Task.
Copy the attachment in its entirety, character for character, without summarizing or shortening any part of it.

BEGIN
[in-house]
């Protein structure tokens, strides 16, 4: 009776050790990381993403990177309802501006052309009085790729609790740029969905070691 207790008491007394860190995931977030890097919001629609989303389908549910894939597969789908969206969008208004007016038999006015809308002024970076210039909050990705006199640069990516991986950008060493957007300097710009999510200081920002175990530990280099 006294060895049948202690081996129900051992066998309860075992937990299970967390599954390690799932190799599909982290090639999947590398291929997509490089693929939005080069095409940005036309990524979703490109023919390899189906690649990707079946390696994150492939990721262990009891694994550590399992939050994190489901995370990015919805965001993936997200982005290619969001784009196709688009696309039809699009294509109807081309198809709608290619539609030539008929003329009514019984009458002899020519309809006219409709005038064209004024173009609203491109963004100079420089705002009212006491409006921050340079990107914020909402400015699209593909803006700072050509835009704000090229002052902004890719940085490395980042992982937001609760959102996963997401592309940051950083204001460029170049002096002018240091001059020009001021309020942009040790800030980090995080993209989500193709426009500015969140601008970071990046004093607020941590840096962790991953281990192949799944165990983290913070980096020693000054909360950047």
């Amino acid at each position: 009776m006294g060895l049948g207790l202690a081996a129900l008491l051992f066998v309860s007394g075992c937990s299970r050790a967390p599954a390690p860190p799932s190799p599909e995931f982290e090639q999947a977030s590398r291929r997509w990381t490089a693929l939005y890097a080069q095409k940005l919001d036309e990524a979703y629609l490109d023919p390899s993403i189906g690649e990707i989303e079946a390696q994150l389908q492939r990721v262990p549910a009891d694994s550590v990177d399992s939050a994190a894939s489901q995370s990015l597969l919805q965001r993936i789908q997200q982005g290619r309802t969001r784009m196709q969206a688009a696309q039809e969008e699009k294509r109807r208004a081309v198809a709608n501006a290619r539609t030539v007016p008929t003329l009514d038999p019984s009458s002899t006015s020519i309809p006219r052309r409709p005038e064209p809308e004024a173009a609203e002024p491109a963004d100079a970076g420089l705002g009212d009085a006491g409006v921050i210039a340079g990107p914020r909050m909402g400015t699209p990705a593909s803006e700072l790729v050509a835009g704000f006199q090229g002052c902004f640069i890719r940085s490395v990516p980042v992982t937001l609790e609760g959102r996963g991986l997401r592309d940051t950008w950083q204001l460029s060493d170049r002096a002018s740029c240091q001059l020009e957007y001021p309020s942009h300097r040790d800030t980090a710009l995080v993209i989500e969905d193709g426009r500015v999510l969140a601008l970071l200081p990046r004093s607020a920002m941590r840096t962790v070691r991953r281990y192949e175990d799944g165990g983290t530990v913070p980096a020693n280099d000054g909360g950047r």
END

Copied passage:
[in-house]
């Protein structure tokens, strides 16, 4: 009776050790990381993403990177309802501006052309009085790729609790740029969905070691 207790008491007394860190995931977030890097919001629609989303389908549910894939597969789908969206969008208004007016038999006015809308002024970076210039909050990705006199640069990516991986950008060493957007300097710009999510200081920002175990530990280099 006294060895049948202690081996129900051992066998309860075992937990299970967390599954390690799932190799599909982290090639999947590398291929997509490089693929939005080069095409940005036309990524979703490109023919390899189906690649990707079946390696994150492939990721262990009891694994550590399992939050994190489901995370990015919805965001993936997200982005290619969001784009196709688009696309039809699009294509109807081309198809709608290619539609030539008929003329009514019984009458002899020519309809006219409709005038064209004024173009609203491109963004100079420089705002009212006491409006921050340079990107914020909402400015699209593909803006700072050509835009704000090229002052902004890719940085490395980042992982937001609760959102996963997401592309940051950083204001460029170049002096002018240091001059020009001021309020942009040790800030980090995080993209989500193709426009500015969140601008970071990046004093607020941590840096962790991953281990192949799944165990983290913070980096020693000054909360950047």
């Amino acid at each position: 009776m006294g060895l049948g207790l202690a081996a129900l008491l051992f066998v309860s007394g075992c937990s299970r050790a967390p599954a390690p860190p799932s190799p599909e995931f982290e090639q999947a977030s590398r291929r997509w990381t490089a693929l939005y890097a080069q095409k940005l919001d036309e990524a979703y629609l490109d023919p390899s993403i189906g690649e990707i989303e079946a390696q994150l389908q492939r990721v262990p549910a009891d694994s550590v990177d399992s939050a994190a894939s489901q995370s990015l597969l919805q965001r993936i789908q997200q982005g290619r309802t969001r784009m196709q969206a688009a696309q039809e969008e699009k294509r109807r208004a081309v198809a709608n501006a290619r539609t030539v007016p008929t003329l009514d038999p019984s009458s002899t006015s020519i309809p006219r052309r409709p005038e064209p809308e004024a173009a609203e002024p491109a963004d100079a970076g420089l705002g009212d009085a006491g409006v921050i210039a340079g990107p914020r909050m909402g400015t699209p990705a593909s803006e700072l790729v050509a835009g704000f006199q090229g002052c902004f640069i890719r940085s490395v990516p980042v992982t937001l609790e609760g959102r996963g991986l997401r592309d940051t950008w950083q204001l460029s060493d170049r002096a002018s740029c240091q001059l020009e957007y001021p309020s942009h300097r040790d800030t980090a710009l995080v993209i989500e969905d193709g426009r500015v999510l969140a601008l970071l200081p990046r004093s607020a920002m941590r840096t962790v070691r991953r281990y192949e175990d799944g165990g983290t530990v913070p980096a020693n280099d000054g909360g950047r």